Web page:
FArewell

So what’s been going on this week?

Unless you have been hiding in a cave somewhere without electricity, you would have already known that this evening Manchester United beat Tottenham 2-1. The Spurs have now drawn one and lost one game since that game¬†where Christian Eriksen and Harry Kane claimed the same goal, Kane one that had a dubious brush off his shoulder obscured by a goal post. The Spurs’ poor run of form since that game can really be attibuted to slightly strange statistics; a breakdown of team spirit caused by Harry Kane doing his team mate in, in a quest to become the top scorer of the Premier League (give it up Harry, because Mo Salah will ensure it never happens), as well as – slightly odd – a team wanting Harry to do it, and hence threading every ball to him in the hope that he can bolster his tally. The problem with statistics, as every player who has been on one can tell you, is that you become so focussed on the numbers it alters and eventually ruins your game. You try too hard and end up losing the natural form of your game that gave you the attention and recognition in the first place.

In the National Basketball Association (NBA), one player was so desperate to continue his streak of getting double-figure rebounds (that is, ten or more), that he deliberately shot at his own team’s basket and missed in order to get the tally!

But the story of the week is not Tottenham Hotspur, nor is it Manchester United, who on balance, will be meeting Mourinho Old. That’s right, I predict a Manchester vs Chelsea FA Cup Final. Mourinho vs Conte. Lukaku vs his old team – one of them anyway. But that’s not the story of the weekend.

The main story is that Arsene Wenger is retiring. And what a way to announce it. On the eve of the FA Cup semi-final, which in itself for so many years had been the saving grace of the losing Arsene regime, the Gunners revealed that he would be leaving at the end of the season.

But while most waxed lyrical about how Wenger revolutionised things in England with his approach, one should not get too caught up in the plaudits. Instead, Wenger leaving Arsenal is like the deathly end to a terminal disease. You are sad, but you are also relieved because the pain and suffering can finally be over.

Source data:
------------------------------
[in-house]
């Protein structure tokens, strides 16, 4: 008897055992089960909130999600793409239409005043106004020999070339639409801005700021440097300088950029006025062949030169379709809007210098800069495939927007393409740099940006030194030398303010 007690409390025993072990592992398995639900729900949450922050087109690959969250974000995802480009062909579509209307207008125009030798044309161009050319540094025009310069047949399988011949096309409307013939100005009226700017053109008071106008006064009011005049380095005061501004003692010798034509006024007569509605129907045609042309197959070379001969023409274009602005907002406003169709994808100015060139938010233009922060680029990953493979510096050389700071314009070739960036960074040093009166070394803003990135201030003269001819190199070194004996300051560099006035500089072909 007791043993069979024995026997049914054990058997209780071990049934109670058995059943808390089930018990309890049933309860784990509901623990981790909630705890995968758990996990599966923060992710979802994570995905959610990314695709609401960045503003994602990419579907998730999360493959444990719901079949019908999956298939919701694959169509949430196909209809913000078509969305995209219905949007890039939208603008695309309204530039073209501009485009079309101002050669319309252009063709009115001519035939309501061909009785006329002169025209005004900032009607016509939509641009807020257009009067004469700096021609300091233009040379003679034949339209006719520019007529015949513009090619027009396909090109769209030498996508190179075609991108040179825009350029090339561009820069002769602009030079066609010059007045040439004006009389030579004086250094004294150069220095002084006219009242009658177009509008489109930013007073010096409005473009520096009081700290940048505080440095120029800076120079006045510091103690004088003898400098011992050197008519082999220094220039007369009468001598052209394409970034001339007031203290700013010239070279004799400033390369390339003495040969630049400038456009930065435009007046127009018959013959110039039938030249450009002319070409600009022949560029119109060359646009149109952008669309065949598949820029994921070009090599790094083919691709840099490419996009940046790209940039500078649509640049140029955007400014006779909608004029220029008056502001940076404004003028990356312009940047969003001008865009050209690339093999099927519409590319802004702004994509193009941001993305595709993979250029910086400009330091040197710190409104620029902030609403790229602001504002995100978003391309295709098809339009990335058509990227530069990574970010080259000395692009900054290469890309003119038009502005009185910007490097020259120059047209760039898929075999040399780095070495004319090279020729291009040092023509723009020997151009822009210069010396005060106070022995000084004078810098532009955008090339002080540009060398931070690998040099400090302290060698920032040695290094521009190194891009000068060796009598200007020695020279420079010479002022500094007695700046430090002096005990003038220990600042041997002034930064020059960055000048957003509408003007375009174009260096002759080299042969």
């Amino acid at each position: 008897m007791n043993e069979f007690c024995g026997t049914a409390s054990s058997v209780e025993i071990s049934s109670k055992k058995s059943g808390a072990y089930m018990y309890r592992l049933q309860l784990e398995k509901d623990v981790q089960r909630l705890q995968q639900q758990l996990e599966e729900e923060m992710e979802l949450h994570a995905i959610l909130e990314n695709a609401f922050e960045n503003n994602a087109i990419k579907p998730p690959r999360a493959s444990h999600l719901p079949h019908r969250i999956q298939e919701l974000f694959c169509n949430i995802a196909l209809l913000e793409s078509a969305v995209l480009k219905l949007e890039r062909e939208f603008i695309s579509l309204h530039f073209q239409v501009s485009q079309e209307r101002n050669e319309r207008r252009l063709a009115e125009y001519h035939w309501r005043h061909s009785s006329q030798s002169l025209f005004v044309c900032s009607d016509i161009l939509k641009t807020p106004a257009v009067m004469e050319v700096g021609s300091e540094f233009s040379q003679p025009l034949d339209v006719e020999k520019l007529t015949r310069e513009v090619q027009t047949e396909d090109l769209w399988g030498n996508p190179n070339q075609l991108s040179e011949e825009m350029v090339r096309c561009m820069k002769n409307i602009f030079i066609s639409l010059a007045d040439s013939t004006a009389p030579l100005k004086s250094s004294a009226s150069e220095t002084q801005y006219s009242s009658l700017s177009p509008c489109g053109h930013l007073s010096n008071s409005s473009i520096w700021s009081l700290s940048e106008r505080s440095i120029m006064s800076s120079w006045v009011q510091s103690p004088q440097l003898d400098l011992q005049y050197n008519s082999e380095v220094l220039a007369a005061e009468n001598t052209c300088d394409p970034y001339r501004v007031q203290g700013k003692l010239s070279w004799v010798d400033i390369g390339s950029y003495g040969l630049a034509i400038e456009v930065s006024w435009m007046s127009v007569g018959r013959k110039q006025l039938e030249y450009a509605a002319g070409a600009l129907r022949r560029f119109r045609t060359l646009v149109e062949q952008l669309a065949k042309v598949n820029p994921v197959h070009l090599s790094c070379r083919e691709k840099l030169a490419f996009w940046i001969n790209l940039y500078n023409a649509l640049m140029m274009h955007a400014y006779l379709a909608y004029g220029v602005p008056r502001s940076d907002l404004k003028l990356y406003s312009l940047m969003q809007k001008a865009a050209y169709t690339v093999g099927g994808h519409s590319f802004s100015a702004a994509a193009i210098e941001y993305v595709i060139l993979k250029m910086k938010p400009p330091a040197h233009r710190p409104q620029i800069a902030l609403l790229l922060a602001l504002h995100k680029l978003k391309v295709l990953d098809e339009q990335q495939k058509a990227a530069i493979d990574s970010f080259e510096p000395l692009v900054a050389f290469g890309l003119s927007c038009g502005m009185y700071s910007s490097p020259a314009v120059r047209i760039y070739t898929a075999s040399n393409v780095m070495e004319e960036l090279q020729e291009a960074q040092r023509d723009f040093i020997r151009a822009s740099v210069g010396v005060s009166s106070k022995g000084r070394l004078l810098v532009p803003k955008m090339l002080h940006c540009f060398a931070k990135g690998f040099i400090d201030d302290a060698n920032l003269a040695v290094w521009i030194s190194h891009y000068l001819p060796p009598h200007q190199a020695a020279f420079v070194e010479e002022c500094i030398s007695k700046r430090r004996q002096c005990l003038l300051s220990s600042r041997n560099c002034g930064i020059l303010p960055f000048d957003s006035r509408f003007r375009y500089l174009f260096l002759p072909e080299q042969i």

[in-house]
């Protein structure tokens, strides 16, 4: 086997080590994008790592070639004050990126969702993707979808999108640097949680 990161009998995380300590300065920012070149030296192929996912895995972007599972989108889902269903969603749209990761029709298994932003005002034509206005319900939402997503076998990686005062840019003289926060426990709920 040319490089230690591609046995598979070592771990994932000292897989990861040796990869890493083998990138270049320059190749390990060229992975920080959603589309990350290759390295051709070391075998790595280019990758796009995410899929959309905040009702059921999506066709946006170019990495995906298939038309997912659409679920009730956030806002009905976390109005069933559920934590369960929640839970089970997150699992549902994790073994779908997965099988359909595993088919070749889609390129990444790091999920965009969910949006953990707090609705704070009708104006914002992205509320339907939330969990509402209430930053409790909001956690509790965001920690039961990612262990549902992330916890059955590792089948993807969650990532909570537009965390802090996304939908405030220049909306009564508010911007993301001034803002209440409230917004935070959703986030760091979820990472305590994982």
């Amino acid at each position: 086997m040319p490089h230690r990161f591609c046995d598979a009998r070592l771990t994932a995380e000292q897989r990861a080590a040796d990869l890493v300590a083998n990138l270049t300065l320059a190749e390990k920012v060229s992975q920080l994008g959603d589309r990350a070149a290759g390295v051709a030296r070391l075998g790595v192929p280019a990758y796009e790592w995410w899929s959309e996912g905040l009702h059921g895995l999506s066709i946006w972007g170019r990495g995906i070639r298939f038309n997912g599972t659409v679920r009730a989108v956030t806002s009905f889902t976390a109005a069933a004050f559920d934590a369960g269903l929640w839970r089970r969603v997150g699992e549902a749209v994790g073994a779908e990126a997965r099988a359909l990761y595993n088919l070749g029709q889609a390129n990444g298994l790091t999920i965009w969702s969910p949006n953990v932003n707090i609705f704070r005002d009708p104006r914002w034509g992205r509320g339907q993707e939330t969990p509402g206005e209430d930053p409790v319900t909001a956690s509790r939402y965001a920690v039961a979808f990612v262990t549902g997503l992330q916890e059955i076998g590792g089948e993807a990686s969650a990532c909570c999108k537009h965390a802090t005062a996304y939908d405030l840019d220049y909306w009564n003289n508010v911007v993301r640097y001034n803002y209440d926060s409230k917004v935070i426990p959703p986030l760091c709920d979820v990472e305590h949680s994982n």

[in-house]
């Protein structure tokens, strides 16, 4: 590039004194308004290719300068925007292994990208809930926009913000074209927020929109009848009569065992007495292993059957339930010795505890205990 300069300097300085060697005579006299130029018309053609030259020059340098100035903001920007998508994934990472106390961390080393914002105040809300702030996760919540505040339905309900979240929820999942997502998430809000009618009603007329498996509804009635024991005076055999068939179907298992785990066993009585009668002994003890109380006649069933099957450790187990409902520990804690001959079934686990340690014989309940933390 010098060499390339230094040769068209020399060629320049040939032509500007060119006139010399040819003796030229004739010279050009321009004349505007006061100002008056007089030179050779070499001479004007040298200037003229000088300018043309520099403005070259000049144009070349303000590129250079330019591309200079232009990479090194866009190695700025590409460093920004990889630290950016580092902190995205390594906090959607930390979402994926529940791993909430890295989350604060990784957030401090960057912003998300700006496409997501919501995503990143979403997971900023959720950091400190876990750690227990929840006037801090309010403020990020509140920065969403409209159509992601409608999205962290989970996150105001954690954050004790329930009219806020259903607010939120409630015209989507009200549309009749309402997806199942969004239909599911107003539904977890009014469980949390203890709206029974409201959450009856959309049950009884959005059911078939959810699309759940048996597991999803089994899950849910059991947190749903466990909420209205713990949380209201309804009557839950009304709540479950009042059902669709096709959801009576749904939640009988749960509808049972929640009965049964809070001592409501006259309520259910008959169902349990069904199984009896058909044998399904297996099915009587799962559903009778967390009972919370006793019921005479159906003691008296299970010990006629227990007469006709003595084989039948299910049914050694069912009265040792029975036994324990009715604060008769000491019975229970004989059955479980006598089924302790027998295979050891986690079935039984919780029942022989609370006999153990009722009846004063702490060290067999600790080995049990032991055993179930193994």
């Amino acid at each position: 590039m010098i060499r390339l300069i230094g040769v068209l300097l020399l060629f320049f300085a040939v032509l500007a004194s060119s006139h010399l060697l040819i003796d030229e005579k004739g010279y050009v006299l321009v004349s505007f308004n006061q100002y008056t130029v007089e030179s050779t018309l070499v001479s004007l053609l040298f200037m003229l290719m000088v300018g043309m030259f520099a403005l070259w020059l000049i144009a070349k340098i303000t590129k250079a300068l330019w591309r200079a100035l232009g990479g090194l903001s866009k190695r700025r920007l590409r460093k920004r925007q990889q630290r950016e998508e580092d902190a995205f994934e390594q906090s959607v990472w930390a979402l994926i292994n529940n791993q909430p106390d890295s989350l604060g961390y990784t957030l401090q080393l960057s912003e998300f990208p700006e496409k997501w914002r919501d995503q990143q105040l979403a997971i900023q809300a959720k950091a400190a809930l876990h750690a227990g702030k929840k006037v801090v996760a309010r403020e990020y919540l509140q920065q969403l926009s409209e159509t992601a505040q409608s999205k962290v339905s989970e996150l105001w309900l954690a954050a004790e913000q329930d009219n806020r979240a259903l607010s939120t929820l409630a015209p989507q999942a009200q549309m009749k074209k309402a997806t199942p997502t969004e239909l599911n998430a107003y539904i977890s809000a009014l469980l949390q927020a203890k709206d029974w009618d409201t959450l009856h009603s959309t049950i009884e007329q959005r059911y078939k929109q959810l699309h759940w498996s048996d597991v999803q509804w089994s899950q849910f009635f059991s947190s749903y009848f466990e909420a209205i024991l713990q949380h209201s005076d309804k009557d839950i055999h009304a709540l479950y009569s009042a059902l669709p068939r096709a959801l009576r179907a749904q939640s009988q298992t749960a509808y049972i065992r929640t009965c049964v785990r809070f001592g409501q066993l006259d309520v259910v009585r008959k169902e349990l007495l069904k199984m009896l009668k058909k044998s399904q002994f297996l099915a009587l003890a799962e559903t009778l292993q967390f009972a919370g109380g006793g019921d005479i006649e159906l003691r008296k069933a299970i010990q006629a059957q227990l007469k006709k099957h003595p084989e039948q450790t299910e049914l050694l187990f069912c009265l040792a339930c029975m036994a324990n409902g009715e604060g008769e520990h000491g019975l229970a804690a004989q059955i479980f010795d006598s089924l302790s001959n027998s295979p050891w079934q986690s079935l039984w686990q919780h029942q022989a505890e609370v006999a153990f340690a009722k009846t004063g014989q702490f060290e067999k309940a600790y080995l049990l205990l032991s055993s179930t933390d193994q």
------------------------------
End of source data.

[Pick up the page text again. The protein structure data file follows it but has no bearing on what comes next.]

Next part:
And let’s be cynical. Why did the Gunners choose such a time to announce this decision? Let’s play devil’s advocate here.

Wenger and Mourinho have never got on well. The latter calls him a specialist in failure, and Wenger famously shoved the Portuguese on the touchline in a game against Chelsea. Announcing it on the eve of a semi-final, where Mourinho would likely advance (and he did), would be like stealing Mourinho’s thunder. The fact that it was Spurs playing as well would be a way of undercutting their neighbours, the Gunners overshadowing the build up to Saturday.

This coming Thursday and next Thursday Arsenal play Atletico Madrid over two legs. The first is at the Emirates this Thursday. Deciding the manager’s future and publicly declaring it means that players go into Thursday’s game wanting to do their best for the manager, wanting to win one big competition for him, and the fans can be united behind the team, because whether you like him or not, there will be no more Wenger Out banners, no light aircraft, do battle lines among the fans.

They will need that against Atletico Madrid; I’ve said before, the road to Europa League glory goes through Atletico Madrid.

Wenger’s announcement is a way of leaving on his own terms. He will not let the result against Atletico be seen as influential in him leaving, had he decided to announce it later. He’s set it out, now he hopes the team can rise to the occasion by beating Atletico, however hard it may be.

Either way, it’s the end of an era. Question is, if Arsenal lose over two legs to Atletico, would it make any difference to you if Wenger had stayed or whether he had left?